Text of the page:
Keep government out of the bedroom

Your home might be your castle, but your bedroom is the state’s domain. That will be the result if the U.S. Supreme Court upholds its prior precedent in its consideration of Lawrence and Garner v. Texas. Hearing oral arguments for the case today, the Supreme Court is considering whether sexual relations are within the purview of state regulation. With this case, the Supreme Court has the chance to undo its awful precedent and restore equality to Americans’ private lives.

Previously, the Supreme Court has declared sodomy laws constitutional. In Bowers v. Hardwick, the Supreme Court held that there was no fundamental right to sodomy, although there was a fundamental right to procreation. Citing historic factors such as the prevalence of sodomy laws at the time of the nation’s founding, the Supreme Court denied homosexual couples the co-equal rights of partnership enjoyed by the rest of the nation. The swing vote in the 5-4 decision, Justice Lewis F. Powell Jr., later expressed regret at his decision as have many others since.

In the case now before the Supreme Court, John Lawrence and Tyron Garner were fined under a Texas statute prohibiting same-sex oral or anal sexual relations. After a neighbor called the police under false pretenses, the police burst into Lawrence’s home and witnessed the couple having sex. Taking the issue to the federal courts, the couple is trying to overturn the Supreme Court’s precedent.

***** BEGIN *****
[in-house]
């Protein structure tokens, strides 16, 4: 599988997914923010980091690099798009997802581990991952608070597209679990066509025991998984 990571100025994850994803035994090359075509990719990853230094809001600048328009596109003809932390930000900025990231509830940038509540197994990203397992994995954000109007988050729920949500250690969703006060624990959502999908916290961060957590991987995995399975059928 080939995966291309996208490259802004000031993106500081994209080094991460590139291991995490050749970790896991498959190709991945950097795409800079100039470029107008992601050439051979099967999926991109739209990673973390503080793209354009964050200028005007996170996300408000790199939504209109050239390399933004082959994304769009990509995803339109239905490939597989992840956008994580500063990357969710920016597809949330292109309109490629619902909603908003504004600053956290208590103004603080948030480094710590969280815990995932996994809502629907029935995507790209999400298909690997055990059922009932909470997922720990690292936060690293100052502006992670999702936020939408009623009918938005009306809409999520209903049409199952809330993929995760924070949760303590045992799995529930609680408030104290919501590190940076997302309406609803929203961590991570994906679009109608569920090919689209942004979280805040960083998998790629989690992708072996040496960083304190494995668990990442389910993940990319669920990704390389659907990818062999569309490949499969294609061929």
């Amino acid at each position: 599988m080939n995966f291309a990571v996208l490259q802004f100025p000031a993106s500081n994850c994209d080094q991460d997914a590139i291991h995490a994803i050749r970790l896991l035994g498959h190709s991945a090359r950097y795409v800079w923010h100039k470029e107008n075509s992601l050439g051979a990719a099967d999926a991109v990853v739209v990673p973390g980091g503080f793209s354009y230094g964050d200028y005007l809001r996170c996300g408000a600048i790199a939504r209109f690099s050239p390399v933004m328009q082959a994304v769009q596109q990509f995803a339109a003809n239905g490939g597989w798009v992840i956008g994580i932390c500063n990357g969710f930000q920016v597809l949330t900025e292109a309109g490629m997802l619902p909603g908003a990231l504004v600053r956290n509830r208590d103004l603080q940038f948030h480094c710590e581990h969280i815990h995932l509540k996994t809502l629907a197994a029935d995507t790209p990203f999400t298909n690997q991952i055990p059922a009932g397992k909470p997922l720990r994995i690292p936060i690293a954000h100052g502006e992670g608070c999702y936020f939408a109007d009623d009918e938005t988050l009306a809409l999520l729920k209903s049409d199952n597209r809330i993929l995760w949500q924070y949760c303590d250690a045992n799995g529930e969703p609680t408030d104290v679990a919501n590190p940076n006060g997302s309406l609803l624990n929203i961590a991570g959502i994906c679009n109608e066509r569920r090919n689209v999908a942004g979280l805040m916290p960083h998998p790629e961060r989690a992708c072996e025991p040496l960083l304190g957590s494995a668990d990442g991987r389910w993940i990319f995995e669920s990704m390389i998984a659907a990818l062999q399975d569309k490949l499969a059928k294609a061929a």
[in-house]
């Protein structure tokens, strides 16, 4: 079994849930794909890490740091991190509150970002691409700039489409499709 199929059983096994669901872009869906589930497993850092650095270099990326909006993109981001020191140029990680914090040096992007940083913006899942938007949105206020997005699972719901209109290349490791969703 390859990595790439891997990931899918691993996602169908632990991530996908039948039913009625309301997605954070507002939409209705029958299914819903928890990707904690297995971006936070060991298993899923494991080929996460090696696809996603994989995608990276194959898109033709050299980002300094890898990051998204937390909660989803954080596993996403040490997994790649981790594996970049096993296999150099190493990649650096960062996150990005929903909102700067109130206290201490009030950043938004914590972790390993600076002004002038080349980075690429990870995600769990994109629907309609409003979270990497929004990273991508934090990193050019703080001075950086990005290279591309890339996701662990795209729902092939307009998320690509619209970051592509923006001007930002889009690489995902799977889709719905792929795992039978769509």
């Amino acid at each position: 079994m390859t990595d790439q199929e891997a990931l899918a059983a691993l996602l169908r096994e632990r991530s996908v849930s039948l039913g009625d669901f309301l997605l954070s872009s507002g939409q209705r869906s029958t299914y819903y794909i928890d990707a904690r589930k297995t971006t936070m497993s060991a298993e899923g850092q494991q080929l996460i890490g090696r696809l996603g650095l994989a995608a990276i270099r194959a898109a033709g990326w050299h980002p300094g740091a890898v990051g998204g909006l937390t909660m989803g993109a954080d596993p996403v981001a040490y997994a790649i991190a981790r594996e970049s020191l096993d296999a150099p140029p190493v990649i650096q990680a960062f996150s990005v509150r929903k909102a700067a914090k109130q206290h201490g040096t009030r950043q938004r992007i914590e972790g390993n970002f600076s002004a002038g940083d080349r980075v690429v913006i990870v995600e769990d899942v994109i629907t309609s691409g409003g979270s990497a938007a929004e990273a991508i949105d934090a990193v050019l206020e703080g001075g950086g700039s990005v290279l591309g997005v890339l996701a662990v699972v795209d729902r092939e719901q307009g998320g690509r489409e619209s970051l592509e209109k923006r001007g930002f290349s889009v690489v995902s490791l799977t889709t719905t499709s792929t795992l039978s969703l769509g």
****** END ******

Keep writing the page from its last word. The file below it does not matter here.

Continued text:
Sodomy laws still exist in thirteen states. Indeed, Minnesota had one very recently until the Minnesota Supreme Court invalidated it in October 2001. Relics of a Quaker past, the laws are rarely enforced and only serve as justification for discrimination. Although it is rare for the Supreme Court to squarely reverse its prior decisions, this should be one of those times.

The court has previously recognized intimacy as an essential catalyst for a successful relationship, acknowledging that sexual relations were fundamental rights predating the Constitution. To deny a couple this freedom is to shackle them to their bedposts, where the state clearly does not belong.